Home prices keep increasing
Home prices are continuing to skyrocket in the Portland metropolitan area, fueled by a shortage of houses on the markets, according to area realtors.
The most recent Regional Multiple Listing Service Reports says the median home price in metro area jumped from $350,000 in April 2016 to $385,000 last month. Only Multnomah County saw an increase in listings, says Michelle Maida, Office Leader at John L. Scott Portland.
"I see a very new trend here where people are selling their houses and buying outside of Portland and Multnomah County. The trend is to get out of the city and buy a home with an acre or more. My take is that people are losing faith in the actions of the city, mayor and commissioners to take care of the huge homeless population as well as the traffic situation," says Maida.
As Maida sees it, the wave of apartment construction in Portland is actually causing some potential home buyers to look outside the city limits, too.
"Close-in neighborhoods are crowded such is the case with Sellwood, one of our most popular. In Sellwood there are many apartment buildings, 500-plus units, with no parking structures whatsoever. The congestion is just unbelievable," says Maida.
Despite the challenges, some people are moving into Portland, including those buying the homes of people in the city who have retired and are looking for a quietier lifestyle.
Denis Theriault, communications coordinator for the Portland-Multnomah County agencies working to reduce homelessness, says officials are working harder and more effectively on the problems than ever before.
"Since last year, the city of Portland and Multnomah County have invested more than ever to address homelessness, some $50 million combined. In the last budget year, that meant we were able to help more people than ever, more than 25,000, either avoid homelessness, regain housing or escape the streets in an emergency shelter. More than 4,600 people were helped into housing. And more than 6,600 people spent time in shelter, helped by our community's work to double the number of publicly funded year-round shelter beds," says Theriault, spokesman for A Home for Everyone and the Joint Office of Homeless Services.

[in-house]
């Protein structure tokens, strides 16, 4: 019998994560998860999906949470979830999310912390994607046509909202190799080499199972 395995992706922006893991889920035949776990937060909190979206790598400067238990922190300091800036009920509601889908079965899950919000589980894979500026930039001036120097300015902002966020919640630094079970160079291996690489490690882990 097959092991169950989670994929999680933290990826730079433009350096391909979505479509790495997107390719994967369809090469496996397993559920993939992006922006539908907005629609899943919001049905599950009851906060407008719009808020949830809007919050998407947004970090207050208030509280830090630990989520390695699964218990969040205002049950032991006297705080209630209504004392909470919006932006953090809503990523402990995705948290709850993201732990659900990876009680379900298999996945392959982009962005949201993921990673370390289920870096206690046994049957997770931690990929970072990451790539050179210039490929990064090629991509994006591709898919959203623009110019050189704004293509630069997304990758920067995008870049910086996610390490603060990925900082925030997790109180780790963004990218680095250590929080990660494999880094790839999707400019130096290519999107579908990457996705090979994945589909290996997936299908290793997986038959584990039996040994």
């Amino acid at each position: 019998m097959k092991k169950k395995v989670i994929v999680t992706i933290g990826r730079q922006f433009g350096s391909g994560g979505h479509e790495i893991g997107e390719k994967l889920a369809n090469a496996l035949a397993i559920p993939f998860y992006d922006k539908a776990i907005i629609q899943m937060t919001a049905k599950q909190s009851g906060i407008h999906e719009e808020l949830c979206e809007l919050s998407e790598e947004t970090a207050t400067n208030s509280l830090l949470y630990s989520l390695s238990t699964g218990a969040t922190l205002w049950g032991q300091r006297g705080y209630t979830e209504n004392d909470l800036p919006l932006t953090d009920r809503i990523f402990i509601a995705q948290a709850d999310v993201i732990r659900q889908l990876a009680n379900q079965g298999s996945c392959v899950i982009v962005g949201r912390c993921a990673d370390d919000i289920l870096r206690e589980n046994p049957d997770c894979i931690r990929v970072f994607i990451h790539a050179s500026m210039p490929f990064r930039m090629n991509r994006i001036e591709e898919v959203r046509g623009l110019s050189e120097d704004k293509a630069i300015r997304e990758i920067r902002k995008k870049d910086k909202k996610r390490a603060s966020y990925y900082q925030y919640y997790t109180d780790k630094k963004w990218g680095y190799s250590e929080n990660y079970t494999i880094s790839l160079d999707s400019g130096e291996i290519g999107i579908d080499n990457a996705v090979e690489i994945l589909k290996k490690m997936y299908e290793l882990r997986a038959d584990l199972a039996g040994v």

"But homelessness isn't static. We're helping more people than ever. But it's hard to keep pace with an expensive housing market and lagging economy for low-income workers that are pushing people onto the streets faster than we can help them," Theriault adds.
Although the inventory of homes for sale normally increases in the entire area in April, John L. Scott Chairman and CEO Lennox Scott says the tight market has created a new normal.
"There are several factors as to why new listings are down. First, in a 'normal' yearly real estate cycle we see more listings come on the market in April because it usually takes a while for homes to sell and if homeowners wanted to sell a home and move during the summer they would need that three month period in order to close by June. Now, because of our extremely quick market, sellers know they have the power to wait and not disrupt their families until the 11th hour," says Scott.
According to Scott's office, homes under $500,000 are especially in demand now and are usually selling in 30 days or less.